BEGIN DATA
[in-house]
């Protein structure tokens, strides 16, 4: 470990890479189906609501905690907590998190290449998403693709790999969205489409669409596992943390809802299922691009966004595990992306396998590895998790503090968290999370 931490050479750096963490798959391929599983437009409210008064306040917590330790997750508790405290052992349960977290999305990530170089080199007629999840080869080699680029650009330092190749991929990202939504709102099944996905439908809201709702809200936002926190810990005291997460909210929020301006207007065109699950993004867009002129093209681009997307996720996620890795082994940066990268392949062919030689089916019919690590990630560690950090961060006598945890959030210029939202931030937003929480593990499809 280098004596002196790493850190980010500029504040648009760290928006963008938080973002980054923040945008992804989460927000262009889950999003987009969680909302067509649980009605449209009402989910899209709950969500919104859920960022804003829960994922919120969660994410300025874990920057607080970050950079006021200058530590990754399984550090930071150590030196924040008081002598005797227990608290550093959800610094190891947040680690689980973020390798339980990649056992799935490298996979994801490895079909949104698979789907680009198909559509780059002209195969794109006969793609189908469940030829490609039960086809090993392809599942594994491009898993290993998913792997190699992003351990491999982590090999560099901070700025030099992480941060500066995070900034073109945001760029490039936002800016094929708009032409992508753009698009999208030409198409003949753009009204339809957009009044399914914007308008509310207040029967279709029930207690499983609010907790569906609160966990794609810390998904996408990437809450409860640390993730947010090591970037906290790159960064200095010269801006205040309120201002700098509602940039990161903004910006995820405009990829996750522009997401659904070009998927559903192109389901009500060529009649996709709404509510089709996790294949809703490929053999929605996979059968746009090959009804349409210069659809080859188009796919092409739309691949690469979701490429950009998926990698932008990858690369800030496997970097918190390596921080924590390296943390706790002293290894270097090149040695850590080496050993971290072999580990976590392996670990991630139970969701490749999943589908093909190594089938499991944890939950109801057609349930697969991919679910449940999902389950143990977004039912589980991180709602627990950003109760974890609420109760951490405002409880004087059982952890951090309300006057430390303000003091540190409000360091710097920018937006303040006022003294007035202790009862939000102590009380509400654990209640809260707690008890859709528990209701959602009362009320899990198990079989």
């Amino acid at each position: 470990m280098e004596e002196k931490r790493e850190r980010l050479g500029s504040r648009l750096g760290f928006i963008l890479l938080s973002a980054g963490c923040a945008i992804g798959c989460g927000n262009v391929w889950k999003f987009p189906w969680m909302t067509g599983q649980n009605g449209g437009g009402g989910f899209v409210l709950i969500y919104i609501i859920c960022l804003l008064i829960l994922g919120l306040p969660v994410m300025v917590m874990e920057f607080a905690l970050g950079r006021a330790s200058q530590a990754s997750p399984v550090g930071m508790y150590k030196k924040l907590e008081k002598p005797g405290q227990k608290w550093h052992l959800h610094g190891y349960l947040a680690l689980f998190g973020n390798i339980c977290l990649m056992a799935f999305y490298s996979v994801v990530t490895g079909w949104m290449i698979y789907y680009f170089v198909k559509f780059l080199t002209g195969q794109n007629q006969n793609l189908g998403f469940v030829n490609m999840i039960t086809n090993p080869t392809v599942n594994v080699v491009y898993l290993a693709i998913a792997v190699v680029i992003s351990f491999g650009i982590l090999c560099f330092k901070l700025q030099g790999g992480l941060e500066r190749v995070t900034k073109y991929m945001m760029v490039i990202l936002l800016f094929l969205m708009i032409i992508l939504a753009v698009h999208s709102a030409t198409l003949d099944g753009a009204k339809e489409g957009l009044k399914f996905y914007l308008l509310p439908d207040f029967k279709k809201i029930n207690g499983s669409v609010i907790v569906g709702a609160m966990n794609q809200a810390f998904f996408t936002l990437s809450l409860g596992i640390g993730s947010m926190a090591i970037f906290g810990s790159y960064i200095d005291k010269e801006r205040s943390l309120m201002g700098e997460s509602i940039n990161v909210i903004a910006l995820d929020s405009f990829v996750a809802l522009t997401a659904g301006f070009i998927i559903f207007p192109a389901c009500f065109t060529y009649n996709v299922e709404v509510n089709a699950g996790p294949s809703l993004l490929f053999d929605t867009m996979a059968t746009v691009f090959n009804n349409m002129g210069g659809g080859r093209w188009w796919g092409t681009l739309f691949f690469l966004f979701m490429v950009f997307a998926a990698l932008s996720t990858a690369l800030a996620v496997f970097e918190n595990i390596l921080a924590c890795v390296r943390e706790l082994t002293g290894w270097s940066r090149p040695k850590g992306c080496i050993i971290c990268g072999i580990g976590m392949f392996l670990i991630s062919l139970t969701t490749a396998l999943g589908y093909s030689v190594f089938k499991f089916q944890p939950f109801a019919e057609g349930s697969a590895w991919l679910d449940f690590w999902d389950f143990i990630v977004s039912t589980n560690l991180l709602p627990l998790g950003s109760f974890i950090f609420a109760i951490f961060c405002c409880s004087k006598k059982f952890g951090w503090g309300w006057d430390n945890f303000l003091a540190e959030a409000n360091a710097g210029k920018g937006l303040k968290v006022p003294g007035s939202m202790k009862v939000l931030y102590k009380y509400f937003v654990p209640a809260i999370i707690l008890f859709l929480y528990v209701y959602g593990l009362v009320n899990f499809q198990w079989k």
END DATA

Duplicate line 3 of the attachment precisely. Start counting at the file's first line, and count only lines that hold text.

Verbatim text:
């Amino acid at each position: 470990m280098e004596e002196k931490r790493e850190r980010l050479g500029s504040r648009l750096g760290f928006i963008l890479l938080s973002a980054g963490c923040a945008i992804g798959c989460g927000n262009v391929w889950k999003f987009p189906w969680m909302t067509g599983q649980n009605g449209g437009g009402g989910f899209v409210l709950i969500y919104i609501i859920c960022l804003l008064i829960l994922g919120l306040p969660v994410m300025v917590m874990e920057f607080a905690l970050g950079r006021a330790s200058q530590a990754s997750p399984v550090g930071m508790y150590k030196k924040l907590e008081k002598p005797g405290q227990k608290w550093h052992l959800h610094g190891y349960l947040a680690l689980f998190g973020n390798i339980c977290l990649m056992a799935f999305y490298s996979v994801v990530t490895g079909w949104m290449i698979y789907y680009f170089v198909k559509f780059l080199t002209g195969q794109n007629q006969n793609l189908g998403f469940v030829n490609m999840i039960t086809n090993p080869t392809v599942n594994v080699v491009y898993l290993a693709i998913a792997v190699v680029i992003s351990f491999g650009i982590l090999c560099f330092k901070l700025q030099g790999g992480l941060e500066r190749v995070t900034k073109y991929m945001m760029v490039i990202l936002l800016f094929l969205m708009i032409i992508l939504a753009v698009h999208s709102a030409t198409l003949d099944g753009a009204k339809e489409g957009l009044k399914f996905y914007l308008l509310p439908d207040f029967k279709k809201i029930n207690g499983s669409v609010i907790v569906g709702a609160m966990n794609q809200a810390f998904f996408t936002l990437s809450l409860g596992i640390g993730s947010m926190a090591i970037f906290g810990s790159y960064i200095d005291k010269e801006r205040s943390l309120m201002g700098e997460s509602i940039n990161v909210i903004a910006l995820d929020s405009f990829v996750a809802l522009t997401a659904g301006f070009i998927i559903f207007p192109a389901c009500f065109t060529y009649n996709v299922e709404v509510n089709a699950g996790p294949s809703l993004l490929f053999d929605t867009m996979a059968t746009v691009f090959n009804n349409m002129g210069g659809g080859r093209w188009w796919g092409t681009l739309f691949f690469l966004f979701m490429v950009f997307a998926a990698l932008s996720t990858a690369l800030a996620v496997f970097e918190n595990i390596l921080a924590c890795v390296r943390e706790l082994t002293g290894w270097s940066r090149p040695k850590g992306c080496i050993i971290c990268g072999i580990g976590m392949f392996l670990i991630s062919l139970t969701t490749a396998l999943g589908y093909s030689v190594f089938k499991f089916q944890p939950f109801a019919e057609g349930s697969a590895w991919l679910d449940f690590w999902d389950f143990i990630v977004s039912t589980n560690l991180l709602p627990l998790g950003s109760f974890i950090f609420a109760i951490f961060c405002c409880s004087k006598k059982f952890g951090w503090g309300w006057d430390n945890f303000l003091a540190e959030a409000n360091a710097g210029k920018g937006l303040k968290v006022p003294g007035s939202m202790k009862v939000l931030y102590k009380y509400f937003v654990p209640a809260i999370i707690l008890f859709l929480y528990v209701y959602g593990l009362v009320n899990f499809q198990w079989k």